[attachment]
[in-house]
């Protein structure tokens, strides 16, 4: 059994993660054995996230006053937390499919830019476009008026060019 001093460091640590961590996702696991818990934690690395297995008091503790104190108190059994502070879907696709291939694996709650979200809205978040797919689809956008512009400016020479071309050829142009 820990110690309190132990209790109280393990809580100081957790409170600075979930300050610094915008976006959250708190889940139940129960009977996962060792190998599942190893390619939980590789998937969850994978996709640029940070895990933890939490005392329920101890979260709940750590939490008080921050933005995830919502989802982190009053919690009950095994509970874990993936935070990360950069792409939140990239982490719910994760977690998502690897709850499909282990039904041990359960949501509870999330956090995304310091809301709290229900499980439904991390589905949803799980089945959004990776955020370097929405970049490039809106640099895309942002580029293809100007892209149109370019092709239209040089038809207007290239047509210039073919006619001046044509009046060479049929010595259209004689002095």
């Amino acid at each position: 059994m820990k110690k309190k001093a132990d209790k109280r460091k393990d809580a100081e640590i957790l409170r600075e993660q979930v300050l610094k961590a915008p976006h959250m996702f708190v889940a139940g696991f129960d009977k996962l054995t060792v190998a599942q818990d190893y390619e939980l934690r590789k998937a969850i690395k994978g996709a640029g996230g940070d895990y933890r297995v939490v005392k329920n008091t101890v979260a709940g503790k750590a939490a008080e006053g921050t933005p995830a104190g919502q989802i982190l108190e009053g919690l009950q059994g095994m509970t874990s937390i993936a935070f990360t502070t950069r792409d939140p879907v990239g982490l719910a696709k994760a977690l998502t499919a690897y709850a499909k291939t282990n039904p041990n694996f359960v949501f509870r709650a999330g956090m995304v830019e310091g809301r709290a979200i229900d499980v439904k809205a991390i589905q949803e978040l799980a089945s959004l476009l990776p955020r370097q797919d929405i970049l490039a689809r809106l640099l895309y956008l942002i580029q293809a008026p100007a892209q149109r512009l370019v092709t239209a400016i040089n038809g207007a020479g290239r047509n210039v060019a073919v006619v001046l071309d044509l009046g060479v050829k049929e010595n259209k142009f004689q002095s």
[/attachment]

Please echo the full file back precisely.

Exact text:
[in-house]
């Protein structure tokens, strides 16, 4: 059994993660054995996230006053937390499919830019476009008026060019 001093460091640590961590996702696991818990934690690395297995008091503790104190108190059994502070879907696709291939694996709650979200809205978040797919689809956008512009400016020479071309050829142009 820990110690309190132990209790109280393990809580100081957790409170600075979930300050610094915008976006959250708190889940139940129960009977996962060792190998599942190893390619939980590789998937969850994978996709640029940070895990933890939490005392329920101890979260709940750590939490008080921050933005995830919502989802982190009053919690009950095994509970874990993936935070990360950069792409939140990239982490719910994760977690998502690897709850499909282990039904041990359960949501509870999330956090995304310091809301709290229900499980439904991390589905949803799980089945959004990776955020370097929405970049490039809106640099895309942002580029293809100007892209149109370019092709239209040089038809207007290239047509210039073919006619001046044509009046060479049929010595259209004689002095």
């Amino acid at each position: 059994m820990k110690k309190k001093a132990d209790k109280r460091k393990d809580a100081e640590i957790l409170r600075e993660q979930v300050l610094k961590a915008p976006h959250m996702f708190v889940a139940g696991f129960d009977k996962l054995t060792v190998a599942q818990d190893y390619e939980l934690r590789k998937a969850i690395k994978g996709a640029g996230g940070d895990y933890r297995v939490v005392k329920n008091t101890v979260a709940g503790k750590a939490a008080e006053g921050t933005p995830a104190g919502q989802i982190l108190e009053g919690l009950q059994g095994m509970t874990s937390i993936a935070f990360t502070t950069r792409d939140p879907v990239g982490l719910a696709k994760a977690l998502t499919a690897y709850a499909k291939t282990n039904p041990n694996f359960v949501f509870r709650a999330g956090m995304v830019e310091g809301r709290a979200i229900d499980v439904k809205a991390i589905q949803e978040l799980a089945s959004l476009l990776p955020r370097q797919d929405i970049l490039a689809r809106l640099l895309y956008l942002i580029q293809a008026p100007a892209q149109r512009l370019v092709t239209a400016i040089n038809g207007a020479g290239r047509n210039v060019a073919v006619v001046l071309d044509l009046g060479v050829k049929e010595n259209k142009f004689q002095s």